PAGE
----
At the simplest level, a shell is a program that allows you to control a computer, in this case, a Mac, using commands you enter with the keyboard. Shells are usually interactive text-based interfaces that accept commands and present the results. In those early days, controlling a computer was a daunting task that could require you to manually load memory locations, one at a time, with the data that would eventually be run as a program. In some cases, this was done by setting a row of switches that represented a memory location address, and then loading data into the memory with another set of switches.
This process was labor-intensive and prone to errors. In many cases, the manually loaded program was for a boot loader that allowed the computer to accept input from a paper tape reader. Once the paper tape reader was operational, you could load a shell program that allowed a Teletype to be used as a command line interface.
Ah, those were the days. Using a shell and a command line was a lot easier for working with a computer than rows and rows of toggle switches. OK, so the shell was a big improvement back then, but why is it still used today with modern computers?
And like most Unix or Linux based systems, the command line interface is one of the key methods for interacting with the operating system. The Mac and many UNIX and Linux systems also features a graphical user interface to make working with the computer even easier.
But the command line still exists, and for working with core components of the operating system it can be very versatile, providing more capabilities than what is available in the GUI Graphical User Interface. The shell controls how the command line is presented to the user and what features the command line supports. Most shells offer the following to some degree or other:. Apple is changing from the Bash shell to the Zsh Z Shell. To put that in perspective, the version of Bash used on your Mac was new when the first iPhone was introduced.
The Zsh included with macOS Catalina is version 5. Yes, and no. Apple will set the Zsh as the default for any new user account that is created in macOS Catalina or later. If you upgraded your Mac from an earlier version of the macOS, then those existing user accounts are still using the Bash shell. You are, however, free to upgrade all accounts to Zsh, or downgrade an account to Bash or for that matter, to any shell you wish to use.
Not very; Bash and Zsh have a very high level of compatibility between them. Both are based on the older Bourne shell.This may be confusing, so here is the summary of what we will be doing. A lot of programmers like ITerm2 instead of the default Terminal. It is similar to the Terminal, but has lots of features of its own. It of course can run ZSH, Bash, and other shells inside it. To use it, all we need to do is to change shell chsh. This option is pretty common among users, because some of the plugins only work with the latest ZSH.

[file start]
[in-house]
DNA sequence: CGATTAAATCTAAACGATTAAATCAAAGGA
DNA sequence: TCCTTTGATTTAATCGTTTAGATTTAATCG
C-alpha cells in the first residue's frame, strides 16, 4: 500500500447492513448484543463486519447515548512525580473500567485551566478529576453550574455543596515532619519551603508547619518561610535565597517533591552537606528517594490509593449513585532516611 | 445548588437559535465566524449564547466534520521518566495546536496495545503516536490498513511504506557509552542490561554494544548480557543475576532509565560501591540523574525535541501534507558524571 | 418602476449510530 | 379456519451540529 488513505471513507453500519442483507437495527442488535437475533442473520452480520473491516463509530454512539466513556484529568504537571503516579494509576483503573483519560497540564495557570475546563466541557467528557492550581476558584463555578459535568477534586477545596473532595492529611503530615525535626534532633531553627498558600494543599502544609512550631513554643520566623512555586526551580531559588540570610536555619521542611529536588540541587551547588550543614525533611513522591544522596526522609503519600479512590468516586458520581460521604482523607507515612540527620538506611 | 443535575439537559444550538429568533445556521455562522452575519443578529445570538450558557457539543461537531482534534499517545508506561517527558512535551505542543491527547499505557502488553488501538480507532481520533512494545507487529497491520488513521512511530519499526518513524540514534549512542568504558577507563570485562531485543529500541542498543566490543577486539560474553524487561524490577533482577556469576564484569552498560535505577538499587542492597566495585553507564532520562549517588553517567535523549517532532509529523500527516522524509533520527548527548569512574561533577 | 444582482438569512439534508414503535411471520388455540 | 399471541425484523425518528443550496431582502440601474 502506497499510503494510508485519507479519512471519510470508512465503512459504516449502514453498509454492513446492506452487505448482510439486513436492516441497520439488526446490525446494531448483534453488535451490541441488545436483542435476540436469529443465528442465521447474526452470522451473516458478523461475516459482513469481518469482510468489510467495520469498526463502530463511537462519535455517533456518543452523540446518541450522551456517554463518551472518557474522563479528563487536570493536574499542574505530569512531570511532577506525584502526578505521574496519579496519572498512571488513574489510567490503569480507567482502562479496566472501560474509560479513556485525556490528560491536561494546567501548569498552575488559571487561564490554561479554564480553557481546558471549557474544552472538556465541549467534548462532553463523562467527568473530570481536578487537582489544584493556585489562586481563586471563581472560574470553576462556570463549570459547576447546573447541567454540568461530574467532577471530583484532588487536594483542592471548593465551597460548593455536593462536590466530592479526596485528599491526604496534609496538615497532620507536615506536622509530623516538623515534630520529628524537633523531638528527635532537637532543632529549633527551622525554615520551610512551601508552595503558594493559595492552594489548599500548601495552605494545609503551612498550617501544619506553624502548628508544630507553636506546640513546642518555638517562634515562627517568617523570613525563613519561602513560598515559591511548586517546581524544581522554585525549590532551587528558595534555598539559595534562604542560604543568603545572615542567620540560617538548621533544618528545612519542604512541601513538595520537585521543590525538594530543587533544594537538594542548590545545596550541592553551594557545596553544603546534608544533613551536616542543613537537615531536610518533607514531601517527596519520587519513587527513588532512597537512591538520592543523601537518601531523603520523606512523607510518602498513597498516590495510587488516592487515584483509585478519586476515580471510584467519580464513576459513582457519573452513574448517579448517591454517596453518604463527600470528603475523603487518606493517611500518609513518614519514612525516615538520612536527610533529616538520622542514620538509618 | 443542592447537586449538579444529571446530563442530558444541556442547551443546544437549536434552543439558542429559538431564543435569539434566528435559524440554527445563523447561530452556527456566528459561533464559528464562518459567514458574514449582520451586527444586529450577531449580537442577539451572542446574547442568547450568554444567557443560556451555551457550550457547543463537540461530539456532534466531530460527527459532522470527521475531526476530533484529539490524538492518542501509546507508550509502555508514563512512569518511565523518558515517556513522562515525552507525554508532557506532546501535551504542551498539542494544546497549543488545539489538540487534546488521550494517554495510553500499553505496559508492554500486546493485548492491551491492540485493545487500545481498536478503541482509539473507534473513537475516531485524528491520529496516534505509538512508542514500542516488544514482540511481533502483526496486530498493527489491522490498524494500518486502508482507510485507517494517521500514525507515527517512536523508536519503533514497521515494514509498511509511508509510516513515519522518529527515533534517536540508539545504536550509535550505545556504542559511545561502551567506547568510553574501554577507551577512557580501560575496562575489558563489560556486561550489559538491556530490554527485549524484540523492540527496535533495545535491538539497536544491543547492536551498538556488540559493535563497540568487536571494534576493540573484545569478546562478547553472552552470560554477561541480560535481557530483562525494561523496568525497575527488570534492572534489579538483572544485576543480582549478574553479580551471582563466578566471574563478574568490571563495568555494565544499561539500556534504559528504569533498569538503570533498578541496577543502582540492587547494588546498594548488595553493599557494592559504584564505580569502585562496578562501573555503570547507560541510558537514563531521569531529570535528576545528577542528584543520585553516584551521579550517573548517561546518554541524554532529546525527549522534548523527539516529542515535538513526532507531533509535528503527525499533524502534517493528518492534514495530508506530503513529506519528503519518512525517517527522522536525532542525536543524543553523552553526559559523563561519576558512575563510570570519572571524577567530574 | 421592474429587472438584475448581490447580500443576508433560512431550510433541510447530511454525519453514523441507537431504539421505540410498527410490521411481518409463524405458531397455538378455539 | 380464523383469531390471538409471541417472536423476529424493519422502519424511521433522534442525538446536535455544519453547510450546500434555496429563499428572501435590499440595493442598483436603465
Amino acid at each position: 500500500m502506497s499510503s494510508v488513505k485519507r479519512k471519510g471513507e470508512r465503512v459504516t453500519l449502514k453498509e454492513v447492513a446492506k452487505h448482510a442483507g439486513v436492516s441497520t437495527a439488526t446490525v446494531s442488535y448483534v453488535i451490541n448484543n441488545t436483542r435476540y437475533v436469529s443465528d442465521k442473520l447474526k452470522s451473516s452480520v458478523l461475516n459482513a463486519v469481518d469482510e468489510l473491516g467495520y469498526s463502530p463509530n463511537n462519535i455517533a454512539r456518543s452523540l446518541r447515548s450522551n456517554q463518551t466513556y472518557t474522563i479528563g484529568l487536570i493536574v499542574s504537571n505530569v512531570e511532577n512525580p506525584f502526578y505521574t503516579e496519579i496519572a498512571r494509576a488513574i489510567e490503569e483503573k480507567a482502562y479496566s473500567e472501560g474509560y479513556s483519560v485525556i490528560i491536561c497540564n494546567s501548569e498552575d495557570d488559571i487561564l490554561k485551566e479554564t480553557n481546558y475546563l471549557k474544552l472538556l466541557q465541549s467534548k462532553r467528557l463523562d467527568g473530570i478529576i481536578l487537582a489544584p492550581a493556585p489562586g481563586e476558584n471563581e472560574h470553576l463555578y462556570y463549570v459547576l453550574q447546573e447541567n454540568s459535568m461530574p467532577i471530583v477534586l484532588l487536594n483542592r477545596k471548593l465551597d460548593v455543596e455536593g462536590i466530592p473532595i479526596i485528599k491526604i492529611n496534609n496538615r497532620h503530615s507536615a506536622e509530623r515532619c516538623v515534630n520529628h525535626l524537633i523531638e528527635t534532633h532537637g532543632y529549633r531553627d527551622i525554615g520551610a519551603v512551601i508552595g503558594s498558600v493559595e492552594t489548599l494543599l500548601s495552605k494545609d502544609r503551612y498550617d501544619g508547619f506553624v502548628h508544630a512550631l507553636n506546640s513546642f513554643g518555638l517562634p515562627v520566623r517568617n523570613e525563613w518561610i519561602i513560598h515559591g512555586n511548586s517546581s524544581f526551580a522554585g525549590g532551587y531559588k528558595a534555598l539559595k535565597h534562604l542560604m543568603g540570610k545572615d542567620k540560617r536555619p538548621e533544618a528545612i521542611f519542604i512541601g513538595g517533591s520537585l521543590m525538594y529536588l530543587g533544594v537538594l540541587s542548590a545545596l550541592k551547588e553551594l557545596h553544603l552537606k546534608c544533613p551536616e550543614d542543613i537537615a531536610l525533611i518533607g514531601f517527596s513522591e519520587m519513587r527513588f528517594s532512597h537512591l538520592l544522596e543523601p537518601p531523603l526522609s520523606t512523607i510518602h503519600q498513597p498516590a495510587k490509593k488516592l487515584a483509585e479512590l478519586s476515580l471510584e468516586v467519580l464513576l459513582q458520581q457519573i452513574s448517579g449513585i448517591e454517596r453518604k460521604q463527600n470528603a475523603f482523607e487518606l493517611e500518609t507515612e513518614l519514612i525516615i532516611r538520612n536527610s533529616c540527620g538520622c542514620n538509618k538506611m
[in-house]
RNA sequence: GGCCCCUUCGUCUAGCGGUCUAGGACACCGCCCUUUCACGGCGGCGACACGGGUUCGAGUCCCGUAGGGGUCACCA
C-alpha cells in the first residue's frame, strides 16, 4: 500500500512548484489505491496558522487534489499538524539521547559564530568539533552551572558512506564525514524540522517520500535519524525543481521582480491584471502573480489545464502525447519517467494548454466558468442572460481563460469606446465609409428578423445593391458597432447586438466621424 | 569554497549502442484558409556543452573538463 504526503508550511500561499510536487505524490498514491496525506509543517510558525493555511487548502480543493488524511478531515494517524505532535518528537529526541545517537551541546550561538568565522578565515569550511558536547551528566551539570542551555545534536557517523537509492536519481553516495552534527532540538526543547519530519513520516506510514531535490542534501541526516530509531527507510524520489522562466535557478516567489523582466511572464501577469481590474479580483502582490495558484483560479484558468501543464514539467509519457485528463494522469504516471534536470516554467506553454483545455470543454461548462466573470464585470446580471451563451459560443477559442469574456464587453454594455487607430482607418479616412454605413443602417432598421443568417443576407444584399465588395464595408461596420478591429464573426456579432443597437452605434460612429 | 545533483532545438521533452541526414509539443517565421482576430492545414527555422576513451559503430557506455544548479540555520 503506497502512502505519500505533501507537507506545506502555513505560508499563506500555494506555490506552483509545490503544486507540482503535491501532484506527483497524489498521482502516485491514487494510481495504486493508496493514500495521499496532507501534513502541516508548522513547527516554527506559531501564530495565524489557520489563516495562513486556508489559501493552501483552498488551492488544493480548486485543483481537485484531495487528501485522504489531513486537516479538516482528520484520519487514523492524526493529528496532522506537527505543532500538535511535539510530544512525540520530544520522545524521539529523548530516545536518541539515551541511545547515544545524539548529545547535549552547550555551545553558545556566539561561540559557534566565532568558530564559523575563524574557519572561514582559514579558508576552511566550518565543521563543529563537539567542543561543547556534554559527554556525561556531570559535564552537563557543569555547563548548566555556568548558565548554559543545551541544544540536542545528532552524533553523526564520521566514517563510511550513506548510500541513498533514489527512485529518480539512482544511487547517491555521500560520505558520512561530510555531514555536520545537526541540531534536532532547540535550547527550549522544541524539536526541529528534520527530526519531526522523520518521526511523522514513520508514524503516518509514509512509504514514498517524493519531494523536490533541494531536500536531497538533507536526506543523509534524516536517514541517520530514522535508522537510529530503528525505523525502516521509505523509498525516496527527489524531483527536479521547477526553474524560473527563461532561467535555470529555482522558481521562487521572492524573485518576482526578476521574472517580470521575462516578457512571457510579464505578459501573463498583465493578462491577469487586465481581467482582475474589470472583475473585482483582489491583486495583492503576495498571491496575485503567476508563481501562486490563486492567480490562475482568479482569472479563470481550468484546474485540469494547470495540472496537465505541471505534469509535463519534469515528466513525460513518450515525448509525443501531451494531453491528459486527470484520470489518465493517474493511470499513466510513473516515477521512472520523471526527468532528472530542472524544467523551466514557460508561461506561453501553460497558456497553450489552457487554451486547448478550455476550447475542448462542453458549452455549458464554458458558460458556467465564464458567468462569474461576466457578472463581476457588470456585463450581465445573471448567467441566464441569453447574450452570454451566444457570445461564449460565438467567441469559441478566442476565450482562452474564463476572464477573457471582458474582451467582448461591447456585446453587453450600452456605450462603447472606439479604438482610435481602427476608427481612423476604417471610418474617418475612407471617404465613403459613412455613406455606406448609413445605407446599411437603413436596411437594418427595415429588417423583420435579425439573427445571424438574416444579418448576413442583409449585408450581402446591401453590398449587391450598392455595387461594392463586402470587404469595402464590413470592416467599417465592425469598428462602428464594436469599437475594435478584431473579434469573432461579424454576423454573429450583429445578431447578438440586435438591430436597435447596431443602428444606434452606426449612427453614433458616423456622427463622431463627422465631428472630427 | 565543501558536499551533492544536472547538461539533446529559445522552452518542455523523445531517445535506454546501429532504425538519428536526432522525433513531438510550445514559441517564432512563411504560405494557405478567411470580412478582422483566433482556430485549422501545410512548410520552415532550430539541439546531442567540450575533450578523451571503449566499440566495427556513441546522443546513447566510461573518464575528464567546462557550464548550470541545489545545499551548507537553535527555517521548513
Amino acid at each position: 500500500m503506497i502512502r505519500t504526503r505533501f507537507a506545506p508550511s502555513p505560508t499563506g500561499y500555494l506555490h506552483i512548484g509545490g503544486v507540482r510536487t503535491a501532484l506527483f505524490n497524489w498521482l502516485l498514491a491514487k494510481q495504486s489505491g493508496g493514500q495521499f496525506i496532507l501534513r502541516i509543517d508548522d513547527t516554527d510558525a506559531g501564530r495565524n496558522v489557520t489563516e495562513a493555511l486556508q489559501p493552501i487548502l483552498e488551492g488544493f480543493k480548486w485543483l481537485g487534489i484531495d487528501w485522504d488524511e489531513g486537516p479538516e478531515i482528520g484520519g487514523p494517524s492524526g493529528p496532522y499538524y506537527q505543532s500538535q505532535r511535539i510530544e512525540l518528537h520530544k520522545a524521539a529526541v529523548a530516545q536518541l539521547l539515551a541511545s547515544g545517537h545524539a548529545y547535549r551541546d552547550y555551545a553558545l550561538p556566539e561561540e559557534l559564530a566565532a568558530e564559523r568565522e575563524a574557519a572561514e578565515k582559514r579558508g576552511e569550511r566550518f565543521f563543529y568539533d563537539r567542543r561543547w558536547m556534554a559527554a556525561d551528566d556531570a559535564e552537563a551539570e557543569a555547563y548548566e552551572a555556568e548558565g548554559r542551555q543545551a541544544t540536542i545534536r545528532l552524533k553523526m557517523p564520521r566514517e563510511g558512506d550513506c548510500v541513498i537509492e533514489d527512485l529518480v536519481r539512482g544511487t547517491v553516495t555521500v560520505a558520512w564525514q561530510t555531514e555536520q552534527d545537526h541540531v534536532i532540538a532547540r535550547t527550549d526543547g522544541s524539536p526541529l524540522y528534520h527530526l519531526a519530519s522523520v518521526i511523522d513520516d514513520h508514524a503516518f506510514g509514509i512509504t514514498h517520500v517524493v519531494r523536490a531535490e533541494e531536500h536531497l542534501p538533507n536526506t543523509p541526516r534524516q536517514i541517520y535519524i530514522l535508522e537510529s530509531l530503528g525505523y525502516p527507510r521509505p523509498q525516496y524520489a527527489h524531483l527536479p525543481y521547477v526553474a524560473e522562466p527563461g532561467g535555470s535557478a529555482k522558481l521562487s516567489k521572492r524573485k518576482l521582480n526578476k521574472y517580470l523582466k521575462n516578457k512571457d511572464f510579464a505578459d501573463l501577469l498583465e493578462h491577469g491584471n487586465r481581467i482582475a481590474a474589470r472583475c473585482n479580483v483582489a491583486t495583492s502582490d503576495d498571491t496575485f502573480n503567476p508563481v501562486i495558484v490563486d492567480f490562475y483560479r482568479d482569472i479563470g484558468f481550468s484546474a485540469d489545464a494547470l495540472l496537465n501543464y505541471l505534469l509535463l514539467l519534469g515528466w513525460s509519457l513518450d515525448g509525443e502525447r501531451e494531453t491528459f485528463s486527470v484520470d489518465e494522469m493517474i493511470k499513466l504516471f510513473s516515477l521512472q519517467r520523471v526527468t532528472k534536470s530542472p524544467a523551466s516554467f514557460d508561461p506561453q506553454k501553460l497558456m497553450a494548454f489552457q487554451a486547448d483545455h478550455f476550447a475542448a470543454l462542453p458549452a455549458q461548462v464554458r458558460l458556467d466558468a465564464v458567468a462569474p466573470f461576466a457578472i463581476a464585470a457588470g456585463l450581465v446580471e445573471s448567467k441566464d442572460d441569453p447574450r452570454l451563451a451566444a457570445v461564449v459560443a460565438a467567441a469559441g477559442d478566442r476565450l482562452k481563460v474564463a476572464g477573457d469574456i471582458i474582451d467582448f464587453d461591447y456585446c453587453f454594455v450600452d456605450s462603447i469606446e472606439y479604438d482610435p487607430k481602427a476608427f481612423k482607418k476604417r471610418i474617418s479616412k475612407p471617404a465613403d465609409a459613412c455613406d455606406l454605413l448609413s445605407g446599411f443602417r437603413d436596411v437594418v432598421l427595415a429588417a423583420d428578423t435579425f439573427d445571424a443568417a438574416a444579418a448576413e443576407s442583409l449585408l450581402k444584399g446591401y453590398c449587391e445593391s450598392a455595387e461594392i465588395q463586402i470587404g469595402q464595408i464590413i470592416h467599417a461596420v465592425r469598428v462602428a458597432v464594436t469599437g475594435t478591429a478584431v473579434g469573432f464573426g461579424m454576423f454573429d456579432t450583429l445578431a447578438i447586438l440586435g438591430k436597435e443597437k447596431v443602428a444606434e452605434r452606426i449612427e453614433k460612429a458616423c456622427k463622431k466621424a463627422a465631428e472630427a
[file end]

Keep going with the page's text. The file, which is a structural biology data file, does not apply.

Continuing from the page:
Homebrew, simply said, is a command line installer for all sorts of software. So make sure to install the Xcode CLI tools by running the following command. Run the following command to install ZSH. It should look something like below.
PS: But some Themes need extra steps like installing specific fonts and so on. This is a popular theme because it emulates the Powerline Python app that enhances the terminal.
The following picture shows how it looks. But this theme also needs us to install Powerline themes. Install Powerline fonts. You can set any Powerline patched font you like. There are plenty of gorgeous color schemes for iTerm2. These schemes change the foreground color, background color, cursor color, and so on.
You can find them at iTerm2-color-schemes Github repo. Plugins add more functionalities to your workflow.I spend a lot of time in a Terminal window at a command line. Up until about a month ago I was using bash for my shell. I decided to try switching to Zsh after hearing a lot of good things about it and I'm very happy with the change. A few days ago I tweeted my current Zsh prompt and the general response was: "Cool, but how did you do it? One quick note: This entry is about the prompt that I find useful.
You are not me, so you'll almost certainly have different needs. That's great! Take this prompt and hack it to make whatever works for you. Another quick note: I've customized the colors of my Terminal. They're based on the Monokai TextMate theme, and I think they look very nice. The colors will be different for you. If you want colors like mine you should take a look at the entry I wrote about it. Many people use the command line every day and never bother to customize their prompts.